Wednesday, 15 November 2006

Cloned food, stem cells, and the FDA

So in the United States we are allowed to eat cloned meat but not use stem cell and related techniques that are much less severe than the technological and moral implications of cow (etc.) cloning?

From the Washington Post article:

Three years after the Food and Drug Administration first hinted that it might permit the sale of milk and meat from cloned animals, prompting public reactions that ranged from curiosity to disgust, the agency is poised to endorse marketing of the mass-produced animals for public consumption.
There seems to be an indication that the cloned food is OK for humans, but what about the natural balance? Couldn't this create very negative affecting (to consumers and the ecosystem in which cows, etc., interact) result, from things like genetic mutations?

From the Wired News article:
Consumer watchdog groups are skeptical, and say cloned meat should at least be labeled.
Studies have shown differences between cloned and regular animals, including a higher incidence of genetic and physiological abnormalities in clones. But scientists say these differences don't pose a threat to someone who eats cloned meat.
A 2002 National Academy of Sciences report said there was no evidence that cloned meat was dangerous to eat, but more data was needed to be certain.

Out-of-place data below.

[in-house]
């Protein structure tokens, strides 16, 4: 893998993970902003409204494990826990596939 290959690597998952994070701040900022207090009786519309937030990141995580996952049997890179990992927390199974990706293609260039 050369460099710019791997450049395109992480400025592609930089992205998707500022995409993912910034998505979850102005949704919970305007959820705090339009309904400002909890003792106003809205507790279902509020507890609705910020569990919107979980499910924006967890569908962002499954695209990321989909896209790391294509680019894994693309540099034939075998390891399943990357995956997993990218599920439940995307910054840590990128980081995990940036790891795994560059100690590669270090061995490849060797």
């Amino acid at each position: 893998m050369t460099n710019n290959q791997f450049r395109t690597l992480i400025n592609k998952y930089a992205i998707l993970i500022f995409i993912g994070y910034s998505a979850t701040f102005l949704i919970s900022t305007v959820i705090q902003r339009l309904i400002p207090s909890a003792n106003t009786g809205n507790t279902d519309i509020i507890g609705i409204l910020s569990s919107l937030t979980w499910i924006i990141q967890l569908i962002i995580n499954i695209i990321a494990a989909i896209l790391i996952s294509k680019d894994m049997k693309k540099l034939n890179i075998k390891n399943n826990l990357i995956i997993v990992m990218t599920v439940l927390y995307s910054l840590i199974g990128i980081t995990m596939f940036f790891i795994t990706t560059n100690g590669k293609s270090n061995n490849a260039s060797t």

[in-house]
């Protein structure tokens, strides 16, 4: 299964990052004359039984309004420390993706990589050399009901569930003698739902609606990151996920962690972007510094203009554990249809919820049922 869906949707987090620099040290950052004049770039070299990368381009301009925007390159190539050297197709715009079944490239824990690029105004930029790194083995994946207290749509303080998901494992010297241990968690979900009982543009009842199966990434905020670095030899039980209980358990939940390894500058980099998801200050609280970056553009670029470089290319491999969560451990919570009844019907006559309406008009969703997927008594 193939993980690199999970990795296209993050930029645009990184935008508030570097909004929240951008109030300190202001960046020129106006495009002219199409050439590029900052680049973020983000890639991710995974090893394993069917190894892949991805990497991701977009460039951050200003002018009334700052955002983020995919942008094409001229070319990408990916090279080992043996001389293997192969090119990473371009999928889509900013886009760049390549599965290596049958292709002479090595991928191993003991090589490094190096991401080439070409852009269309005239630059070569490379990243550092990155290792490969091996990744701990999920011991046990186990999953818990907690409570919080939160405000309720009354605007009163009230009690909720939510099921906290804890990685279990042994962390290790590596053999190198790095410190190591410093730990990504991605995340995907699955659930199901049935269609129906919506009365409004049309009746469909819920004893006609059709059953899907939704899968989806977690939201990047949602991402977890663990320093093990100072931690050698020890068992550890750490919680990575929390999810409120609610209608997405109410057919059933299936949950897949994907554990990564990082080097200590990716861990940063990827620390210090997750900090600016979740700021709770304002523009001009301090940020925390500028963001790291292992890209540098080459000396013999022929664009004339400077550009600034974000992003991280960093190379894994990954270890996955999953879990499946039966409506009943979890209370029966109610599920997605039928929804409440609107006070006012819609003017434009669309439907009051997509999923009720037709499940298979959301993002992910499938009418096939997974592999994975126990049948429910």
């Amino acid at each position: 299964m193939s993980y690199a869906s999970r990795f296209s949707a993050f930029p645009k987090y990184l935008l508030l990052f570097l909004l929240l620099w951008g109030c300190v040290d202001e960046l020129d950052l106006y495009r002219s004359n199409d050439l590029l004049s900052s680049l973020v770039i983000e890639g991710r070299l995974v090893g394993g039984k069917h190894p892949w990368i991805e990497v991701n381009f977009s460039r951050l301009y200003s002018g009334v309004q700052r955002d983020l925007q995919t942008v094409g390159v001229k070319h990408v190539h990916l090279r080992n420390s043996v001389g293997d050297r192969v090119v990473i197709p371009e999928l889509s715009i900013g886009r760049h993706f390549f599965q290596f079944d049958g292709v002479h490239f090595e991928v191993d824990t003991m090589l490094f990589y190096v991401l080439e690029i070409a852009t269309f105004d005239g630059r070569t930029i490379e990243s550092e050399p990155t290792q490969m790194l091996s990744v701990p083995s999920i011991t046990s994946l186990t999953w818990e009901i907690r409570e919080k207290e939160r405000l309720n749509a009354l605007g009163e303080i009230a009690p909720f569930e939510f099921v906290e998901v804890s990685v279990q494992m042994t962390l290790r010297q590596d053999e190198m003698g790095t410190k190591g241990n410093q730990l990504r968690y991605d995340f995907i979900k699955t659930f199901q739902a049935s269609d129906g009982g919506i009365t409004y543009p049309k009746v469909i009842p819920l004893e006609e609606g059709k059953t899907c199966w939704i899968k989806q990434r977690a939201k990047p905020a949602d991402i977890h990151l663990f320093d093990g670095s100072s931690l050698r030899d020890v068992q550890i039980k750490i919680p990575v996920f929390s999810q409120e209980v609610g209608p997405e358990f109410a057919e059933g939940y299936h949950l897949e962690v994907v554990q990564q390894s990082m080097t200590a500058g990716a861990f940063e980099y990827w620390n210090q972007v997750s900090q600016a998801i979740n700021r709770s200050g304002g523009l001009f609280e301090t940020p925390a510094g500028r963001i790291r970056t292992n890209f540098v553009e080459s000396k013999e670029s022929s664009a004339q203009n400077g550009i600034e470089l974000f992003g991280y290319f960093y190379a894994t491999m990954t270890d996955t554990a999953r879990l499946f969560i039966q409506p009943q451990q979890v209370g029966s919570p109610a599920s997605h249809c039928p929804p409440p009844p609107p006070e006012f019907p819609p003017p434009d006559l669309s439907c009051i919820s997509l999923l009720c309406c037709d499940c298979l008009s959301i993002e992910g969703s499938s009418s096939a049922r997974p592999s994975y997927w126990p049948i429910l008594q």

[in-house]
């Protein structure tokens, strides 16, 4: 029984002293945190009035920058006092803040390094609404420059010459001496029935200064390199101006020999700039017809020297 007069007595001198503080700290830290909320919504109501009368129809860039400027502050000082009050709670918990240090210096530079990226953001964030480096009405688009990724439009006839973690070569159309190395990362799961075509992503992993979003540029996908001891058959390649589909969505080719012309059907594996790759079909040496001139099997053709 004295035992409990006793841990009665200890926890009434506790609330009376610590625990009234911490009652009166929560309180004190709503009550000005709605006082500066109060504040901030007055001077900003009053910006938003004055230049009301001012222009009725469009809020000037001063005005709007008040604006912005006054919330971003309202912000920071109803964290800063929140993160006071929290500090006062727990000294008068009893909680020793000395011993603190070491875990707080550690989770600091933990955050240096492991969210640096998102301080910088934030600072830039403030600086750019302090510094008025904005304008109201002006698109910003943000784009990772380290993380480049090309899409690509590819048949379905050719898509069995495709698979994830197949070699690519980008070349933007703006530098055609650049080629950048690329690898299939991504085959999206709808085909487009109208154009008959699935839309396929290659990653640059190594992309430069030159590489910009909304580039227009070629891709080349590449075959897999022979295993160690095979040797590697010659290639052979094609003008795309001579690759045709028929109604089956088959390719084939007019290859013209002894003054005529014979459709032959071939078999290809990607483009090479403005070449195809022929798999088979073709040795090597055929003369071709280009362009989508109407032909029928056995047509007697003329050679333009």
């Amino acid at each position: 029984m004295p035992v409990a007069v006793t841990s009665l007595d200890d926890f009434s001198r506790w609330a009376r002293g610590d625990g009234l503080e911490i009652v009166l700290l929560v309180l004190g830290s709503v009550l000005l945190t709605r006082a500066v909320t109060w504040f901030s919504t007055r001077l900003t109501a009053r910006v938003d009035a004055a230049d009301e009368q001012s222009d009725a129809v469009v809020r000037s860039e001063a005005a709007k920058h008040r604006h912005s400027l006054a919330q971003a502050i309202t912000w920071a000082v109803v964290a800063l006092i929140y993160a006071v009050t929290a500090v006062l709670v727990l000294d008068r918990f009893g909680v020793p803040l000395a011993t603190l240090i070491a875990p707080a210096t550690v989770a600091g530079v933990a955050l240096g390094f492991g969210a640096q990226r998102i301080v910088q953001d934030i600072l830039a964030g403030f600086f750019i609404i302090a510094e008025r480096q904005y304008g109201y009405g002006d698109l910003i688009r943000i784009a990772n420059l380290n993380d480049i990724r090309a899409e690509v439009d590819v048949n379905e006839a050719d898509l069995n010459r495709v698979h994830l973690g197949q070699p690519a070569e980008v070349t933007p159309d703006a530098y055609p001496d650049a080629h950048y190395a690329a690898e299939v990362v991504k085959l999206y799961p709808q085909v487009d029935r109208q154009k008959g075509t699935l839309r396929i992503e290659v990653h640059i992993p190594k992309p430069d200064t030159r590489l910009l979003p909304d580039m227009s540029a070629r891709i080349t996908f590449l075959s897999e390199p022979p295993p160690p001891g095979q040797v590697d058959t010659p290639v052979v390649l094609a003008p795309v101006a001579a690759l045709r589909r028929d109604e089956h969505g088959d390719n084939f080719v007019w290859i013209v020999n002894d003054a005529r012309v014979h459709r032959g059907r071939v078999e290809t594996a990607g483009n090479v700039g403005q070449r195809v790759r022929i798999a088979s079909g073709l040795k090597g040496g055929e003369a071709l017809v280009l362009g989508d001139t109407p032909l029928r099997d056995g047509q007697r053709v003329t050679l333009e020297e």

Discount or no, it would not be practical for farmers to clone all their cattle rather than breed them normally.

It's unnatural and unethical; cloning — I thought that was wrong!?! Haven't all those scientists been saying so? Americans should not be so willing to put so much shit into their mouths, whether it be cloned, genetically modified, or just really fatty and pumped up on preservatives. I am not one of those vegan health nuts — I like food too much — but the FDA needs to be watching out for consumers, not advancing overzealous meat mass-producers' fantasies. Of course, the Food and Drug Administration has already vastly failed on the "Drug" part, and most of the "Food" part, I guess it is just a matter of time until when one sees the FDA stamp, they will know the food is bad. There is a difference between cloned food that is safe for humans to eat, and cloned food that is safe. At this point, the former may be true, but certainly not the latter.

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